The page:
You may hear your child and her teacher talk about Place Value Disks. When learning place value, addition, and subtraction, place value disks are a great tool to tie together your child’s understanding before using the standard algorithm. They are especially helpful when regrouping, that is, changing one unit to another unit. Watch this tool in action on a place value chart. Forty-three minus sixteen.
Your child sets the foundation for understanding multiplication and division in second grade. The first layer in building this foundation is a concrete understanding. He will use objects as counters to create equal groups. Ask your child: Can you make groups of three? Yes!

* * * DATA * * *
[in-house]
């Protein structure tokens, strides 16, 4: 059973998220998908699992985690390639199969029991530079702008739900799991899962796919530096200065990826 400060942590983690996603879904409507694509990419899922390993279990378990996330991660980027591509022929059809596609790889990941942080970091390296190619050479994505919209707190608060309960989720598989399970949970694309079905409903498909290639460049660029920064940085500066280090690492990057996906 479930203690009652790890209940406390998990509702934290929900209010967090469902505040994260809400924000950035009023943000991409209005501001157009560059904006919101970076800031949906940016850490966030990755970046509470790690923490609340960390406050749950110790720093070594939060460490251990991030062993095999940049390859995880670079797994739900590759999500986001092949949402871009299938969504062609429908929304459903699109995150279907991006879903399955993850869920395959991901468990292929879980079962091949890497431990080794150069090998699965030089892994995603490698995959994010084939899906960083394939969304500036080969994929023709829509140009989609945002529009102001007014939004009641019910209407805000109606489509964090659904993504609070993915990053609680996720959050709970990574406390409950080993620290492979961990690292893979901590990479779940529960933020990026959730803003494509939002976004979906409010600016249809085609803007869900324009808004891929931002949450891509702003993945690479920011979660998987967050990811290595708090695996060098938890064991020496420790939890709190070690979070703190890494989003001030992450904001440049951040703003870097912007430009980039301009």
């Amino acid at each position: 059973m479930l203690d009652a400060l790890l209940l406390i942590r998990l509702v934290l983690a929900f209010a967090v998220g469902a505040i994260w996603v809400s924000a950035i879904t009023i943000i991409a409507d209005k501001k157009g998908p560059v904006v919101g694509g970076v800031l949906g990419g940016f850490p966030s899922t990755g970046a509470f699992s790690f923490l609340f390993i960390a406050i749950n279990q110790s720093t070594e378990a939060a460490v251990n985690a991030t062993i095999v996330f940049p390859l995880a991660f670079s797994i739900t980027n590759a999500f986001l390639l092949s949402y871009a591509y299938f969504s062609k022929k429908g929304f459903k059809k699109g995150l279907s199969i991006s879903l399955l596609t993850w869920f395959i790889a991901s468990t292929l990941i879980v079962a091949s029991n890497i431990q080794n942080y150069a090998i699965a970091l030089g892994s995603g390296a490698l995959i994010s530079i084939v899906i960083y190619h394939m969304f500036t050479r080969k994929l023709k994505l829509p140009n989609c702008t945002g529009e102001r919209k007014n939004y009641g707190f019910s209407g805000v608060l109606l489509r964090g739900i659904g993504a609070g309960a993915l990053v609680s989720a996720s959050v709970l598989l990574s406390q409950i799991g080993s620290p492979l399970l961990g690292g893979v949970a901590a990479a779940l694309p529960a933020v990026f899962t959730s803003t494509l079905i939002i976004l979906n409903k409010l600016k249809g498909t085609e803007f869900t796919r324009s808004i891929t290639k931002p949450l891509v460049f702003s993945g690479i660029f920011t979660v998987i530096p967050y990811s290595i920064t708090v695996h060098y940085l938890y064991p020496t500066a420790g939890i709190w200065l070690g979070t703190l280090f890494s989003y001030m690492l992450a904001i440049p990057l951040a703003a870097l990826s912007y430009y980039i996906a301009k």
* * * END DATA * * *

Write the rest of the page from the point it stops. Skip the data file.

Becoming comfortable with two-digit and three-digit numbers is an important skill in second grade. Your child will master addition and subtraction problems within one-thousand. But, how your child learns to understand addition and subtraction is very important. Here’s how you can help. One-hundred seventy six plus forty-five.
Part of using base-ten numbers correctly is understanding how to express the same number in different forms.
Let’s use: 273. This is the base-ten numeral written in standard form. Next, let’s express 273 in unit form. To help, your child may label with a place value chart. Hundreds column, tens column, ones column.